States at the Breaking Point
Media coverage of the $787 billion stimulus package signed Tuesday by President Obama has had an air of unreality -- as if people were reporting on a baseball game or a tennis match. Is Obama up or down today? Did the Republicans gain or lose momentum? Meanwhile, as Washington obsesses over the political box score, the economy has been going down the toilet.
You get a better sense of what the crisis feels like -- and the real impact of the stimulus package -- when you leave the miasma of federal spending and examine state and local governments. Here, the impact of the downturn is severe and immediate: States are required to balance their budgets, so they don't have the Washington option of printing money. They have to raise taxes or cut spending -- both of which could make the downturn even worse.
Some numbers suggest the dimensions of the crisis. As states are preparing their fiscal 2010 budgets, they are looking at a revenue shortfall of $84.3 billion, according to the National Conference of State Legislatures. The largest gaps forecast for 2010 are in states hit hardest by the real estate crash: Nevada (with a budget shortfall of 37.6 percent), Arizona (28.2 percent), New York (24.3 percent) and California (22.3 percent).
Facing these deficits, most states have said they will cut services and payrolls. At least 40 states are planning such cuts, according to the Center on Budget and Policy Priorities. The proposed cuts are scary: At least 28 states are contemplating reductions in public health programs; at least 22 are targeting services for the elderly or disabled.
Are these cuts for real? My old mentor Charles Peters, the former editor of Washington Monthly, liked to invoke the "Firemen First" principle. He argued that at budget time, governments always warned of the direst consequences -- they were going to lay off the firefighters or throw Granny out of the nursing home. And there's probably a bit of that hype now.
But people who follow state and local government insist that the squeeze is serious. Kerry Korpi, director of research for the American Federation of State, County and Municipal Employees, says she kept a log of proposed or actual layoffs and furloughs around the country and stopped counting when she got to 350,000 -- there were simply too many to follow.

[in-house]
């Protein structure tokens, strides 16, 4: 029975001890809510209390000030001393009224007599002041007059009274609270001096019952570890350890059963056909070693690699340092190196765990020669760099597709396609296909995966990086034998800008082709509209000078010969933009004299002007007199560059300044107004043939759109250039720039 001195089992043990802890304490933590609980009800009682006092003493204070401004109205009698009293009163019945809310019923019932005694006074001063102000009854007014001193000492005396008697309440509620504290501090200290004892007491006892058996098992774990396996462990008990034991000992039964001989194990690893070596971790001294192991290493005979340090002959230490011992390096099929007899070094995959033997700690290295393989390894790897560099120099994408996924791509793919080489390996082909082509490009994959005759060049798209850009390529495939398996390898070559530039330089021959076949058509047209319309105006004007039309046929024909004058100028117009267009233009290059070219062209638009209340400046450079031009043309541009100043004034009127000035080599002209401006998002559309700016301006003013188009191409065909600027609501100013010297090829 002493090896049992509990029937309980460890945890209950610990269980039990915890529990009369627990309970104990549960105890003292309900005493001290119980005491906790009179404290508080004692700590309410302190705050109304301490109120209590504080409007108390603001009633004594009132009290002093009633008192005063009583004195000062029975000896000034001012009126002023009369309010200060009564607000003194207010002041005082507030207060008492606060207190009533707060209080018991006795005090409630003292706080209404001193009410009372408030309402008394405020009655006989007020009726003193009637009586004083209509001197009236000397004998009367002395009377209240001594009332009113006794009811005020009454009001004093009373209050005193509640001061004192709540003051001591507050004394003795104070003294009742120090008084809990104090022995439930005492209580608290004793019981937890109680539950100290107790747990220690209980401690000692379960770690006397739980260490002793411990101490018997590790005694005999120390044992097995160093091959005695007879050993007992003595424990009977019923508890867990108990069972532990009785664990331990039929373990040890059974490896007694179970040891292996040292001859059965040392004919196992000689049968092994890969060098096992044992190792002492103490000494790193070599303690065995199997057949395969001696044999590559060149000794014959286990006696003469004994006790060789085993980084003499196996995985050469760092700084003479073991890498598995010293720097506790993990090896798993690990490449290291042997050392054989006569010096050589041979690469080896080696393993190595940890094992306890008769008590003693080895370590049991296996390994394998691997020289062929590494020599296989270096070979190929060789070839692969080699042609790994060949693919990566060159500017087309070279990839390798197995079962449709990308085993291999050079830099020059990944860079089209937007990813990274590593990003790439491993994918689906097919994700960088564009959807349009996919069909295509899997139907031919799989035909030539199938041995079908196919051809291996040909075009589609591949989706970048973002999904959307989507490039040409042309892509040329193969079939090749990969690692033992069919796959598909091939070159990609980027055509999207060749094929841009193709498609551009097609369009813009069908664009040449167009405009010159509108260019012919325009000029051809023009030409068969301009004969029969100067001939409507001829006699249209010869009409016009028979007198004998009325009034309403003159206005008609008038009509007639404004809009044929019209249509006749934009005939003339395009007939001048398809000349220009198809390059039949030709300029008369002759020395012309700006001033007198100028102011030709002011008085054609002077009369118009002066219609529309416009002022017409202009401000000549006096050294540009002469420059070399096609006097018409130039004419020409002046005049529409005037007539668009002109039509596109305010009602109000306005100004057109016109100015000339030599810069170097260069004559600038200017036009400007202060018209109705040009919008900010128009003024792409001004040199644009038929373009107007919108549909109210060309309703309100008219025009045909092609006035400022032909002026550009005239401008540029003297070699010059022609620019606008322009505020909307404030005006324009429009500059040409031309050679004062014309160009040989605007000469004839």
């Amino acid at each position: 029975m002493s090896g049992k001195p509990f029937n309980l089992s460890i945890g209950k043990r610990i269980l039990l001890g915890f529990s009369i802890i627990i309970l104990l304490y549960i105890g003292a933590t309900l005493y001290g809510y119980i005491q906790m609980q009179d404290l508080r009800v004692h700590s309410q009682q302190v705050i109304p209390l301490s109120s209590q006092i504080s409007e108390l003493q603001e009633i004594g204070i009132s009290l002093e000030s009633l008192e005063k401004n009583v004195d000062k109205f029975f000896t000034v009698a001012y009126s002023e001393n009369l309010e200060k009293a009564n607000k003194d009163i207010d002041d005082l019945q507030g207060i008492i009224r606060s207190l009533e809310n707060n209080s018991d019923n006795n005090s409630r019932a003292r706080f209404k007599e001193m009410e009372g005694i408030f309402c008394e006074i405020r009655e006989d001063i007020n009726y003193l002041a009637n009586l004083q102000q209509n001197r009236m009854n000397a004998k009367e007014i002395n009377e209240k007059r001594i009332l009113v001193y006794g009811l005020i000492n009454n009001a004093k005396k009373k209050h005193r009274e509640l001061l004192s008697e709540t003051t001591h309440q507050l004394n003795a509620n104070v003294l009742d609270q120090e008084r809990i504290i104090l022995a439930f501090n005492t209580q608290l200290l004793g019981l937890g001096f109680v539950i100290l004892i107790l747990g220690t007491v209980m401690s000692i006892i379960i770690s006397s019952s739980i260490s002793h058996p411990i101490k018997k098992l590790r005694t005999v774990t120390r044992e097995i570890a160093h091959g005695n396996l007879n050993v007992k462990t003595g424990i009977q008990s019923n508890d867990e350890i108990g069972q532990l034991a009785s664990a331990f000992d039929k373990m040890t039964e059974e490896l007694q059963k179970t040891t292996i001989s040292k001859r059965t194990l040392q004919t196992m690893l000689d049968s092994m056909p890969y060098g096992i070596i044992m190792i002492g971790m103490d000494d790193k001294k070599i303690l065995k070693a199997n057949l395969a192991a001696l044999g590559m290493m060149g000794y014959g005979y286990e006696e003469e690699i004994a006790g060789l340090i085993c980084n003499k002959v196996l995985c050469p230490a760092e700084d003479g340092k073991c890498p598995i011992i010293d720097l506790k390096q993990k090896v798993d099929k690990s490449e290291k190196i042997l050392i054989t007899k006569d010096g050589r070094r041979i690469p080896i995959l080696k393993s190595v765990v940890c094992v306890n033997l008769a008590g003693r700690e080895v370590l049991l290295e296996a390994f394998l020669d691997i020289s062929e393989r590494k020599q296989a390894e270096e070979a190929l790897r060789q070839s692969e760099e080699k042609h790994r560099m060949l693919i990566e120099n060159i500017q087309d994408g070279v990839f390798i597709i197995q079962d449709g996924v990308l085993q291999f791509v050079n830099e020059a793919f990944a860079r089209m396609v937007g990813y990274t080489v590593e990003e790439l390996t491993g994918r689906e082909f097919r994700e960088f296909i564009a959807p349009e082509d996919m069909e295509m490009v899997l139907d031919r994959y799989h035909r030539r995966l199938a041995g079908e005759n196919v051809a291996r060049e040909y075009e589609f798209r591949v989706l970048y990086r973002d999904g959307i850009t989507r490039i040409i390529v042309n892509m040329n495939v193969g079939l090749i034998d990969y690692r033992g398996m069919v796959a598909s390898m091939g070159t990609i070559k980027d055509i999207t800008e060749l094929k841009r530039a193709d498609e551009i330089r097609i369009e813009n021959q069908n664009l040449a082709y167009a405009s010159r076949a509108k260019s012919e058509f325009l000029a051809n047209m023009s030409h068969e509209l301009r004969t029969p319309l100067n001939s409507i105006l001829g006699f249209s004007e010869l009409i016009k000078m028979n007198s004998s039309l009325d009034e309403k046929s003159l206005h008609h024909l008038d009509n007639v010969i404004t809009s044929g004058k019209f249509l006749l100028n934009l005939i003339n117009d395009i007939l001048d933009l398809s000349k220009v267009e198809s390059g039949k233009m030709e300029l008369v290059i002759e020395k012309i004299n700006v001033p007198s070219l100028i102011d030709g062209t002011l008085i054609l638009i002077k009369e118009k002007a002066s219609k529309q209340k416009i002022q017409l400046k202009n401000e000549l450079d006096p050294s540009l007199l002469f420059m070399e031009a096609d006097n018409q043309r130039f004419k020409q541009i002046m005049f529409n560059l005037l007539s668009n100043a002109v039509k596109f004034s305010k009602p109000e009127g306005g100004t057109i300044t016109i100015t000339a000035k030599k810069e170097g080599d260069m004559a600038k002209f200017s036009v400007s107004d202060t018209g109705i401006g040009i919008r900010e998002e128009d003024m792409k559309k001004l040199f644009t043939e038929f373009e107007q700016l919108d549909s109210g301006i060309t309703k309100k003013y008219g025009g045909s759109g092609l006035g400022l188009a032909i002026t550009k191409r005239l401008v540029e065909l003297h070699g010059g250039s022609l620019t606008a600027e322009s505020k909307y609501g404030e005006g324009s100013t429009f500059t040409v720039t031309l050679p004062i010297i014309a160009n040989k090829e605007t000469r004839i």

California is where the fiscal meltdown is most dramatic. The Legislature has been deadlocked for four months over how to eliminate a $42 billion budget deficit. As the politicians have bickered, the state has moved toward insolvency. It has stopped paying tax refunds, and next month it may have to pay some of its bills with IOUs.
"We are dealing with a catastrophe of unbelievable proportions," state Sen. Alan Lowenthal said. This week the state began notifying 20,000 employees that they will be reassigned or lose their jobs and announced that it would halt $3.8 billion in public works projects.
Unable to borrow easily in the bond markets, California is considering a bizarre plan to sell investors securitized shares of future lottery revenue. That's taking the casino economy to its ultimate extreme. Other states and localities are coming up with their own wacky funding ideas. Chicago has sold the rights to collect money from its parking meters, for example.
Against this backdrop of real-world financial crisis out in the states, let's return to Washington and the debate over the stimulus package. The best thing that can be said for the new law -- and it's quite a lot, actually -- is that it will help state and local governments avert financial disaster. Michael Bird, the chief lobbyist for the state legislatures, says his members got most of what they wanted in the package. There is a $54 billion "state stabilization fund" to help cover the projected $84.3 billion in deficits, and several hundred billion dollars more in indirect help. Is that overdoing it? I hope so.
The stimulus plan even has a provision to help the market for municipal bonds, by easing tax rules for banks that buy them. That could induce $65 billion in new bond offerings, according to estimates by Municipal Market Advisors quoted by Bloomberg News. For states facing a desperate cash squeeze, that's welcome news indeed.
Did President Obama have a good day Tuesday when he signed the stimulus bill? You bet he did. But the point that weirdly seems to get relatively little attention is that it was a good day for millions of Americans who are getting hammered by the recession.